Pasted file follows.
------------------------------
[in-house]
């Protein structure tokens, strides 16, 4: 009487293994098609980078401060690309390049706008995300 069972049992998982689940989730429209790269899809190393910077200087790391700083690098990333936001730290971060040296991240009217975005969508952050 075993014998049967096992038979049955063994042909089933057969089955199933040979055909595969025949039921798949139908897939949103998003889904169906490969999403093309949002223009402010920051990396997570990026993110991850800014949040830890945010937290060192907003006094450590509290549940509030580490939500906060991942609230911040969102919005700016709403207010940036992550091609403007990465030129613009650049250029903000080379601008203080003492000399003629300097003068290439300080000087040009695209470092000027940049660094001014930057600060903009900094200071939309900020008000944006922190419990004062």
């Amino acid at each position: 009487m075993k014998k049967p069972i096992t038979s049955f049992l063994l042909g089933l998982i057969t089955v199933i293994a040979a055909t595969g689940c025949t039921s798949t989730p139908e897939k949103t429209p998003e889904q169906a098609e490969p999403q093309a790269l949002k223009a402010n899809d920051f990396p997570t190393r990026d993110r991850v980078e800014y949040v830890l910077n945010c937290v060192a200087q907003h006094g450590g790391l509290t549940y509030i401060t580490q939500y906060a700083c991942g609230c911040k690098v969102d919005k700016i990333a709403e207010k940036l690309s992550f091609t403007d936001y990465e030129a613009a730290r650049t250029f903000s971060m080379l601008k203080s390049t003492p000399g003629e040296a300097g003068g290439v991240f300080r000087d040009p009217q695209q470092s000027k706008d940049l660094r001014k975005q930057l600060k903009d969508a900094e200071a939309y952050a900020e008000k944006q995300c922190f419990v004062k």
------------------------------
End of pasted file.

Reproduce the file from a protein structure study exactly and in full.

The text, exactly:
[in-house]
């Protein structure tokens, strides 16, 4: 009487293994098609980078401060690309390049706008995300 069972049992998982689940989730429209790269899809190393910077200087790391700083690098990333936001730290971060040296991240009217975005969508952050 075993014998049967096992038979049955063994042909089933057969089955199933040979055909595969025949039921798949139908897939949103998003889904169906490969999403093309949002223009402010920051990396997570990026993110991850800014949040830890945010937290060192907003006094450590509290549940509030580490939500906060991942609230911040969102919005700016709403207010940036992550091609403007990465030129613009650049250029903000080379601008203080003492000399003629300097003068290439300080000087040009695209470092000027940049660094001014930057600060903009900094200071939309900020008000944006922190419990004062």
């Amino acid at each position: 009487m075993k014998k049967p069972i096992t038979s049955f049992l063994l042909g089933l998982i057969t089955v199933i293994a040979a055909t595969g689940c025949t039921s798949t989730p139908e897939k949103t429209p998003e889904q169906a098609e490969p999403q093309a790269l949002k223009a402010n899809d920051f990396p997570t190393r990026d993110r991850v980078e800014y949040v830890l910077n945010c937290v060192a200087q907003h006094g450590g790391l509290t549940y509030i401060t580490q939500y906060a700083c991942g609230c911040k690098v969102d919005k700016i990333a709403e207010k940036l690309s992550f091609t403007d936001y990465e030129a613009a730290r650049t250029f903000s971060m080379l601008k203080s390049t003492p000399g003629e040296a300097g003068g290439v991240f300080r000087d040009p009217q695209q470092s000027k706008d940049l660094r001014k975005q930057l600060k903009d969508a900094e200071a939309y952050a900020e008000k944006q995300c922190f419990v004062k």